You could picture a documentary which traces boxer’s rise from the unknown ranks of amateur boxing to become the undeniable, undefeated heavy weight champion of the world. One bout at a time, one challenger at a time, the book of Acts traces how to gospel rises and spreads in power and influence until it becomes what it is still today – the most influential message in the world. This simple message has toppled empires, transformed countries, captivated cultures and arrested individuals from every walk of life. Acts 27 gives us another account, another bout, another challenge to spread of the gospel which is overcome by divine power.
So Acts 27 is our text. In the middle of his 3rd missionary journey Paul is arrested, falsely accused and imprisoned. The Jewish authorities hedge a plot to assassinate Paul and try silence his gospel witness and he faces one corrupt trial after another until eventually he appeals to Caesar as his final court of appeal. Our narrative traces that journey from Ceasarea to Rome. One night back in Acts 23:11, when Paul had been particularly discouraged, the Lord appeared to him, “The following night the Lord stood by him and said, “Take courage, for as you have testified to the facts about me in Jerusalem, so you must testify also in Rome.”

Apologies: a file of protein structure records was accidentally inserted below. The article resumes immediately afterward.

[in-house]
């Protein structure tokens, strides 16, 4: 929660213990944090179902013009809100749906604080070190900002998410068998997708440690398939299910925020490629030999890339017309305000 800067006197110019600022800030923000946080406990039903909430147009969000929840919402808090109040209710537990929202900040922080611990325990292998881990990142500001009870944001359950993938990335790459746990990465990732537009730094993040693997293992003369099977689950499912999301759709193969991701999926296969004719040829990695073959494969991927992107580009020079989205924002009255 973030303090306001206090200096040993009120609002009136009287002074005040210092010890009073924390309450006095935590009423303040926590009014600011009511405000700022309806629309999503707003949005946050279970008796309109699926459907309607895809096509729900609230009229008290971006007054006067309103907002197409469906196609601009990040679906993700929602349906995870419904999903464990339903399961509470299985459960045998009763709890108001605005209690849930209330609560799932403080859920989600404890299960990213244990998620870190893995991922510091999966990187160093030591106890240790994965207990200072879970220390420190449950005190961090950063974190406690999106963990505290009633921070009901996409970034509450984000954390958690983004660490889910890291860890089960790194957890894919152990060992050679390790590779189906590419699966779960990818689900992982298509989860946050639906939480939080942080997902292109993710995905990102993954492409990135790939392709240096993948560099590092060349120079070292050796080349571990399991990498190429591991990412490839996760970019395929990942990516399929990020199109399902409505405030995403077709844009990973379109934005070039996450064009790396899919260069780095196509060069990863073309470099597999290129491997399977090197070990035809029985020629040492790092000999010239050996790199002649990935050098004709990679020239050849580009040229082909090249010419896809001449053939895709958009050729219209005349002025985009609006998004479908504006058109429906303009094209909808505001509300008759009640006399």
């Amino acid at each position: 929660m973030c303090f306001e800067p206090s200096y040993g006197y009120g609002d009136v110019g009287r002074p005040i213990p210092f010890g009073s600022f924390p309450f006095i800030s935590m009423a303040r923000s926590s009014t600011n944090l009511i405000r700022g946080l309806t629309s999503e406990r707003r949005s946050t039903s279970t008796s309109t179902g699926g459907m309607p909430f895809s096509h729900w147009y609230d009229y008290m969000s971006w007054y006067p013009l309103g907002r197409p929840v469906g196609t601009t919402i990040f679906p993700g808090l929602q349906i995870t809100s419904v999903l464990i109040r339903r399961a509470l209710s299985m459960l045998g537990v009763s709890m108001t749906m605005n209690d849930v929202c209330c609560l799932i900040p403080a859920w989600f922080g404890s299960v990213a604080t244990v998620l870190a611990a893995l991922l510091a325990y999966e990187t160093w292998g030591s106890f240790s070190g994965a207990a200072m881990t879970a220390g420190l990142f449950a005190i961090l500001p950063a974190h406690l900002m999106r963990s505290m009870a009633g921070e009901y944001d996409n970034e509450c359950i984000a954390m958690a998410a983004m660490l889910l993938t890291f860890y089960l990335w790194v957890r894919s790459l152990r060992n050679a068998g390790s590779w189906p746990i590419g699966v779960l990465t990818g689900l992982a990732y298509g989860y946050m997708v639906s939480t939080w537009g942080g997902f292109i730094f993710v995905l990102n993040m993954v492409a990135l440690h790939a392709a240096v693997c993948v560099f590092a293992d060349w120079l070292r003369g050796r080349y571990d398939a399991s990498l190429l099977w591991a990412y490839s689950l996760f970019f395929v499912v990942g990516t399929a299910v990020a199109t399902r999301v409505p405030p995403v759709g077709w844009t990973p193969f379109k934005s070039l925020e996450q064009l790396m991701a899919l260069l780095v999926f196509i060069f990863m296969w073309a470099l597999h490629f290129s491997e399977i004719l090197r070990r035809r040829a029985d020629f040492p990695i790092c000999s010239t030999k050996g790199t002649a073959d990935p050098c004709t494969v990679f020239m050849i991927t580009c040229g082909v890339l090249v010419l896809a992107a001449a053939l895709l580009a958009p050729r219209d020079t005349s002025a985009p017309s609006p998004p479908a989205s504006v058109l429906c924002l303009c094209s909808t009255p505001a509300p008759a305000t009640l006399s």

So the resurrected Lord of the universe has determined the destination of this journey – you would think it would be smooth sailing wouldn’t you?... You would think that since victory is assured, since we know that the gospel will raise the winners trophy at the end – that its rise to power would be easy. But that’s exactly where we are wrong.
1: Progress is slow and difficult (27:1-8)